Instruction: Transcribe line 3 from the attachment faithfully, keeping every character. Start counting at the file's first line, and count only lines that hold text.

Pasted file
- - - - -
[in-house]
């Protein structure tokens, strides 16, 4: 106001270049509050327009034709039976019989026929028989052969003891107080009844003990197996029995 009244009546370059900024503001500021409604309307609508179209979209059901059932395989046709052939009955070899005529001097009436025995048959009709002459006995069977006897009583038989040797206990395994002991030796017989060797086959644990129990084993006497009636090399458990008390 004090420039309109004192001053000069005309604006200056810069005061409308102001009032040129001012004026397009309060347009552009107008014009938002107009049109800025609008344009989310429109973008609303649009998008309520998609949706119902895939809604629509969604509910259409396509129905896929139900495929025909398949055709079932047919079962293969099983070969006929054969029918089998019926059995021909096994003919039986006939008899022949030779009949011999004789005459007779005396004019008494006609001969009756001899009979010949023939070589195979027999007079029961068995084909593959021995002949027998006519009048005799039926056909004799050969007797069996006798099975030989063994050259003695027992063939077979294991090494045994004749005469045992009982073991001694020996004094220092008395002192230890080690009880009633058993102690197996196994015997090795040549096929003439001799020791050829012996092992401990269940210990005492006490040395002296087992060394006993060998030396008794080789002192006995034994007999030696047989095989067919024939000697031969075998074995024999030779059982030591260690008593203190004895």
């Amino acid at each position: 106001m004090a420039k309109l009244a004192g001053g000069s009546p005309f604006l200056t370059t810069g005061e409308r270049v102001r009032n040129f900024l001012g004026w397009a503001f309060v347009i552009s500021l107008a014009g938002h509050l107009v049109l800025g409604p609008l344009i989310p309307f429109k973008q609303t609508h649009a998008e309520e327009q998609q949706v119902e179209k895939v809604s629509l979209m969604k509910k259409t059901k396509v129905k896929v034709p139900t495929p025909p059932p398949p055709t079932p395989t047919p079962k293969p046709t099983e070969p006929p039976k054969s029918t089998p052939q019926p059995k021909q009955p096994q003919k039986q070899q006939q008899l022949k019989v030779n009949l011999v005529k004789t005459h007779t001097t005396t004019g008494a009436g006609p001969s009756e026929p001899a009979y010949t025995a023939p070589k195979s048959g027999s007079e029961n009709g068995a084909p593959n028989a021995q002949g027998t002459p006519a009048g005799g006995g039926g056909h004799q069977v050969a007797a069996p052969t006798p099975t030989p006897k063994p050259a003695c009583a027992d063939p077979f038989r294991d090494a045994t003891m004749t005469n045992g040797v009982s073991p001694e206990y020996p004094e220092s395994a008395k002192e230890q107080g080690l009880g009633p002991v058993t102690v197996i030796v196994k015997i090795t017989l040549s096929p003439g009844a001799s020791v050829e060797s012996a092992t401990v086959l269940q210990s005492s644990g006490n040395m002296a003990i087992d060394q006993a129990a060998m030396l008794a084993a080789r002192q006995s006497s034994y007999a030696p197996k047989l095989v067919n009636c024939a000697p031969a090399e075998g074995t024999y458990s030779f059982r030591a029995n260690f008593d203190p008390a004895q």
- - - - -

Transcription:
């Amino acid at each position: 106001m004090a420039k309109l009244a004192g001053g000069s009546p005309f604006l200056t370059t810069g005061e409308r270049v102001r009032n040129f900024l001012g004026w397009a503001f309060v347009i552009s500021l107008a014009g938002h509050l107009v049109l800025g409604p609008l344009i989310p309307f429109k973008q609303t609508h649009a998008e309520e327009q998609q949706v119902e179209k895939v809604s629509l979209m969604k509910k259409t059901k396509v129905k896929v034709p139900t495929p025909p059932p398949p055709t079932p395989t047919p079962k293969p046709t099983e070969p006929p039976k054969s029918t089998p052939q019926p059995k021909q009955p096994q003919k039986q070899q006939q008899l022949k019989v030779n009949l011999v005529k004789t005459h007779t001097t005396t004019g008494a009436g006609p001969s009756e026929p001899a009979y010949t025995a023939p070589k195979s048959g027999s007079e029961n009709g068995a084909p593959n028989a021995q002949g027998t002459p006519a009048g005799g006995g039926g056909h004799q069977v050969a007797a069996p052969t006798p099975t030989p006897k063994p050259a003695c009583a027992d063939p077979f038989r294991d090494a045994t003891m004749t005469n045992g040797v009982s073991p001694e206990y020996p004094e220092s395994a008395k002192e230890q107080g080690l009880g009633p002991v058993t102690v197996i030796v196994k015997i090795t017989l040549s096929p003439g009844a001799s020791v050829e060797s012996a092992t401990v086959l269940q210990s005492s644990g006490n040395m002296a003990i087992d060394q006993a129990a060998m030396l008794a084993a080789r002192q006995s006497s034994y007999a030696p197996k047989l095989v067919n009636c024939a000697p031969a090399e075998g074995t024999y458990s030779f059982r030591a029995n260690f008593d203190p008390a004895q």